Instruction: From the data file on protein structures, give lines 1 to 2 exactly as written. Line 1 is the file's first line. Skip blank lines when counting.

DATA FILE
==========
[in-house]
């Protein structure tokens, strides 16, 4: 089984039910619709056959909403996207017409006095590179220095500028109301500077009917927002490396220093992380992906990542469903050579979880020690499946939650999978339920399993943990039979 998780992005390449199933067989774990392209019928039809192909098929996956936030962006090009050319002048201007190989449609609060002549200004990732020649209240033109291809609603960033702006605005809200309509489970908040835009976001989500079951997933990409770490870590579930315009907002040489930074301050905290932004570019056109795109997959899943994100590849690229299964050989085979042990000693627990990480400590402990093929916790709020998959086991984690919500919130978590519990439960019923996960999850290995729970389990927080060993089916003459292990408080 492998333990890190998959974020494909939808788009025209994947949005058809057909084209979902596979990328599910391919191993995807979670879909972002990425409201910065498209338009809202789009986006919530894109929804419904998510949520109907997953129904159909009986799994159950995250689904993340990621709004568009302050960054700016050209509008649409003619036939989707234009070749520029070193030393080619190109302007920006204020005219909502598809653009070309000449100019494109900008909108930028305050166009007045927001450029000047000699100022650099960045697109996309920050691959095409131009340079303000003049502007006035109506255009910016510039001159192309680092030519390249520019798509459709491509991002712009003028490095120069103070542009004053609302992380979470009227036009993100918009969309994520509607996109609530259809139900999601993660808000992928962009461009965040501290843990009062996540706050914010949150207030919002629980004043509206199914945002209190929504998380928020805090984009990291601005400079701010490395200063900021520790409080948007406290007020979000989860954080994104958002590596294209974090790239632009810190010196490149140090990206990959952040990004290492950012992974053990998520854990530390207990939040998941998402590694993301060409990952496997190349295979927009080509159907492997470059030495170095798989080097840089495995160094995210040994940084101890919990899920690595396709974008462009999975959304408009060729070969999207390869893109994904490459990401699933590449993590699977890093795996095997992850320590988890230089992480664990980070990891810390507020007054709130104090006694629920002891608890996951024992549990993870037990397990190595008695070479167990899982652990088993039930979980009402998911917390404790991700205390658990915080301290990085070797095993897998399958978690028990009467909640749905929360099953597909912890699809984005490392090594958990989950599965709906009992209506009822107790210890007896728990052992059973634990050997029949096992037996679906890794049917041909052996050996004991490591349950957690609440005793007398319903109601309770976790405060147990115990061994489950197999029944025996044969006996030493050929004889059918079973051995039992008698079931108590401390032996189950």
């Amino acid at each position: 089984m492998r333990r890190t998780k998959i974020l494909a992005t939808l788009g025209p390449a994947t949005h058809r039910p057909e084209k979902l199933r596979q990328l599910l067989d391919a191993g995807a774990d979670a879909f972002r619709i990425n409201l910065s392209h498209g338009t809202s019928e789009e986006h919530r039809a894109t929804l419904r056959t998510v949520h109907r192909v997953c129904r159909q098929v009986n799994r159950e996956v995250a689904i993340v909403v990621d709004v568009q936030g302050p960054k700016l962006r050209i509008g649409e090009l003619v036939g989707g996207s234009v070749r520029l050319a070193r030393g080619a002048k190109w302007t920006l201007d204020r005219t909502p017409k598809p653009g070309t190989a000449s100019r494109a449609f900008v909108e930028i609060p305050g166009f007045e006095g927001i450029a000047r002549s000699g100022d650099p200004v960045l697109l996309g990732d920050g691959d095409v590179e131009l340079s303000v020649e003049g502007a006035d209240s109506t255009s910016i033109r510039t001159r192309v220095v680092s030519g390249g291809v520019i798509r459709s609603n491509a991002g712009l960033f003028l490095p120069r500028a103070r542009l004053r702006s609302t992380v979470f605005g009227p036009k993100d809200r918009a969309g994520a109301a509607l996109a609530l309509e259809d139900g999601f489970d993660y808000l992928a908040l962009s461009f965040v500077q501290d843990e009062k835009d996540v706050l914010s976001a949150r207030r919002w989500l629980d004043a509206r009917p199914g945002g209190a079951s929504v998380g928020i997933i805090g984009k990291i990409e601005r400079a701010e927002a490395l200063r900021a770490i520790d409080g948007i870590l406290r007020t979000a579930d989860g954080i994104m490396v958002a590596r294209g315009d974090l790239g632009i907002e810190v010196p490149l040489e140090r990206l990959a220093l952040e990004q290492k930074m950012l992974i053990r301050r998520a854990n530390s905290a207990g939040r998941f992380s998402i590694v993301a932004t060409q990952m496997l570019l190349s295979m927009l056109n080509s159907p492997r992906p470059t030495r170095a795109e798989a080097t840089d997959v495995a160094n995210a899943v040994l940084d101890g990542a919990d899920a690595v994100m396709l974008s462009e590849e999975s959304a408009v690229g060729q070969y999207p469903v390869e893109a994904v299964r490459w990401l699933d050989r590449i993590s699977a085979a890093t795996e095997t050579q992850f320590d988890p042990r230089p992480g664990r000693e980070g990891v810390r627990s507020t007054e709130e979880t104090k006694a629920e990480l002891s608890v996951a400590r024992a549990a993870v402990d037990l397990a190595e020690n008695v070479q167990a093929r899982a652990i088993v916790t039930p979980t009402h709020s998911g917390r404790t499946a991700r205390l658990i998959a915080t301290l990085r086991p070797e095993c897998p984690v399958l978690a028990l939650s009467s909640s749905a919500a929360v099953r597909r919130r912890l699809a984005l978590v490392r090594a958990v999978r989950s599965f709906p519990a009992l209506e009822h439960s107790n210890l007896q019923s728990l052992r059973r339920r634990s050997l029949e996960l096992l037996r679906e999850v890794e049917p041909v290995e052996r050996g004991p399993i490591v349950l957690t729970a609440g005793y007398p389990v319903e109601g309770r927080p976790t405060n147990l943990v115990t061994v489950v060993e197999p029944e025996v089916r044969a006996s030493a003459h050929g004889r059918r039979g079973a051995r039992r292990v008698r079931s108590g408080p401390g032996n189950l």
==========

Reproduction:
[in-house]
């Protein structure tokens, strides 16, 4: 089984039910619709056959909403996207017409006095590179220095500028109301500077009917927002490396220093992380992906990542469903050579979880020690499946939650999978339920399993943990039979 998780992005390449199933067989774990392209019928039809192909098929996956936030962006090009050319002048201007190989449609609060002549200004990732020649209240033109291809609603960033702006605005809200309509489970908040835009976001989500079951997933990409770490870590579930315009907002040489930074301050905290932004570019056109795109997959899943994100590849690229299964050989085979042990000693627990990480400590402990093929916790709020998959086991984690919500919130978590519990439960019923996960999850290995729970389990927080060993089916003459292990408080 492998333990890190998959974020494909939808788009025209994947949005058809057909084209979902596979990328599910391919191993995807979670879909972002990425409201910065498209338009809202789009986006919530894109929804419904998510949520109907997953129904159909009986799994159950995250689904993340990621709004568009302050960054700016050209509008649409003619036939989707234009070749520029070193030393080619190109302007920006204020005219909502598809653009070309000449100019494109900008909108930028305050166009007045927001450029000047000699100022650099960045697109996309920050691959095409131009340079303000003049502007006035109506255009910016510039001159192309680092030519390249520019798509459709491509991002712009003028490095120069103070542009004053609302992380979470009227036009993100918009969309994520509607996109609530259809139900999601993660808000992928962009461009965040501290843990009062996540706050914010949150207030919002629980004043509206199914945002209190929504998380928020805090984009990291601005400079701010490395200063900021520790409080948007406290007020979000989860954080994104958002590596294209974090790239632009810190010196490149140090990206990959952040990004290492950012992974053990998520854990530390207990939040998941998402590694993301060409990952496997190349295979927009080509159907492997470059030495170095798989080097840089495995160094995210040994940084101890919990899920690595396709974008462009999975959304408009060729070969999207390869893109994904490459990401699933590449993590699977890093795996095997992850320590988890230089992480664990980070990891810390507020007054709130104090006694629920002891608890996951024992549990993870037990397990190595008695070479167990899982652990088993039930979980009402998911917390404790991700205390658990915080301290990085070797095993897998399958978690028990009467909640749905929360099953597909912890699809984005490392090594958990989950599965709906009992209506009822107790210890007896728990052992059973634990050997029949096992037996679906890794049917041909052996050996004991490591349950957690609440005793007398319903109601309770976790405060147990115990061994489950197999029944025996044969006996030493050929004889059918079973051995039992008698079931108590401390032996189950």